Pakistan moves closer to complete FATF compliance

By Zeeshan Salahuddin

Pakistan’s move from a reactionary model to a proactive/preemptive model when it comes to anti-money laundering (AML) and countering terror financing (CFT) continues as the country is pushing pieces of legislation – one after the other – to comply with a 27-point action plan the Financial Action Task Force (FATF) had given it in June 2018, while placing Pakistan on the dreaded “grey list”.

The Financial Action Task Force (FATF) listing has been a matter of international embarrassment and internal turmoil for Pakistan since the country was put on the so-called “grey list”. However, after 12 years of being placed on and off the grey-list, it seems Pakistan is finally at the precipice of plugging the profusely bleeding financial system that provides loopholes for terror financing (TF) and money laundering (ML). The passing of the third FATF-related bill by the parliament yesterday is a step in this direction, allowing for the exchange of criminals and information with other countries.


The FATF itself has no “grey” or “black” classification, but it does identify jurisdictions with “serious strategic deficiencies” in two documents issued at the end of the plenary held tri-annually.

The black list refers to the first document, identifying stark systemic issues and deficiencies, and include countries like Iran and North Korea.

The grey list implies the country was put in the second document, which “calls on its members to apply enhanced due diligence measures proportionate to the risks arising from the deficiencies associated with the country”. The deficiencies relate to AML/CFT.

International Pressures

This is not the only time Pakistan was put in the grey list. The first time was at the end of the February 2008 plenary. Seven years later, citing AML/CFT improvements, Pakistan was taken off of the list. This victory was short-lived, as concerns over lack of AML/CFT legislation arose once again, and Pakistan was back on the list in June 2018 to pressure the country into plugging holes in terror financing and activities of UN-designated terrorists, a move largely spearheaded by the US.

While the FATF is a technical body, this goes to show international powers (most notably India) are keen on leveraging the money laundering watchdog as diplomatic leverage in geo-politics.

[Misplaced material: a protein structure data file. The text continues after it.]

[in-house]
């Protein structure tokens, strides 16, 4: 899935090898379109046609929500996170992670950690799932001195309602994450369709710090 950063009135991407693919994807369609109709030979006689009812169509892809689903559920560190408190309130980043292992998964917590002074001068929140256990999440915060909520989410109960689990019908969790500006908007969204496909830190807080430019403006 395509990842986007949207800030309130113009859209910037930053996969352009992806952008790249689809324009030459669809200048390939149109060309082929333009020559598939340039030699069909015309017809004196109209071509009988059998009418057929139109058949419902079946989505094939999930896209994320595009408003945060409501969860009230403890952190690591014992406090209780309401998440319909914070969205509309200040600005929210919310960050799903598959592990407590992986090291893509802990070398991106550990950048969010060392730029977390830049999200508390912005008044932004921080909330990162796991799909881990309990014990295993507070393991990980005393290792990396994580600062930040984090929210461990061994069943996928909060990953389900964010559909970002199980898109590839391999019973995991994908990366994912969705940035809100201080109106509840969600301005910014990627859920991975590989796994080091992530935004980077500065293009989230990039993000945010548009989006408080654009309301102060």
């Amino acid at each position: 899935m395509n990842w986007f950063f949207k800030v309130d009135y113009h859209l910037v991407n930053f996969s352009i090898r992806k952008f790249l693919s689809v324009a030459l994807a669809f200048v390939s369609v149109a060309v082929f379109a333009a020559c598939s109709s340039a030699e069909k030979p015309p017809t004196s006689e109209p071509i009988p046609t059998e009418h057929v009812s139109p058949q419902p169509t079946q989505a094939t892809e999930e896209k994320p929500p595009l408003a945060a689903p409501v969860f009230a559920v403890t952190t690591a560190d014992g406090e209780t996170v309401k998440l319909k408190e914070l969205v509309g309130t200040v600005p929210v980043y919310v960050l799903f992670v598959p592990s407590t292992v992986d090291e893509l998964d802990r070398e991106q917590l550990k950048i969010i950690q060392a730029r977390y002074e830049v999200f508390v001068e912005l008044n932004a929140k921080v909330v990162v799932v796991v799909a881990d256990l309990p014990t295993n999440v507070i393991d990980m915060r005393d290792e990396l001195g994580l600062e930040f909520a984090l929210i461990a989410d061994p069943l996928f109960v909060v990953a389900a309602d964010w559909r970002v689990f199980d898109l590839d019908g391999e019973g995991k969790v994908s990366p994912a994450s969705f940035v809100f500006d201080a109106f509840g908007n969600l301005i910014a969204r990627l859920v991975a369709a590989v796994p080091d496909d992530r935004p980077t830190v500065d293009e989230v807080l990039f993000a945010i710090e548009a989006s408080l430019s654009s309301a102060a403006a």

Past Performance


Pakistan was also criticized internationally for conducting symbolic raids on nefarious outfits in the days leading up to the plenaries, and never seriously patching the ML/TF cracks in the system.

In October 2019, the Asia Pacific Group (APG) on Money Laundering, a regional affiliate of FATF, found critical gaps in Islamabad’s reform plans on stemming the flow of funds to terror organizations. Despite major achievements like the conviction of Hafiz Saeed, several of the 27 points in the action plan were not addressed, resulting in Pakistan’s continued presence on the grey list.

Progress in 2020

Earlier this year, the FATF declared Pakistan compliant with 14 of the 27 points, with October 2020 the new deadline for complying with the remaining 13[1] points. Last week, Pakistan’s Foreign Minister Shah Mehmood Qureshi said that the government had prepared eight bills for legislation on ML/TF to achieve compliance on these remaining points. Qureshi said consultations were held with the Law Ministry, Finance Ministry, Financial Monitoring Unit (FMU), and experts dealing with money laundering and counter-terrorism issues.

“The prime minister wishes that the opposition be taken into confidence on this matter of national importance […] time is of the essence here. We must act timely so that the Asia Pacific Group, of which Pakistan is a member, can place the government’s practical steps before the plenary which will then decide whether the obligations Pakistan was subjected to were fulfilled or not,” he said.

The passing of said bills will be the preliminary step, as Pakistan has to then ensure their timely and uncompromising implementation. The 27 points are designed to create systems that plug the holes in the international financial system and systematically cut off terror groups and crime syndicates from much-needed cash for continued operations.

The fresh checks on money transfers, new constraints on dubious transactions, and tightening of other existing legislation are welcome, needed, and positive changes that put Pakistan on the path to securing monetary pipelines and stemming organized crime.

The author serves as a Research Fellow at the Center for Research and Security Studies, Islamabad, is a freelance journalist.

Published in on August 07, 2020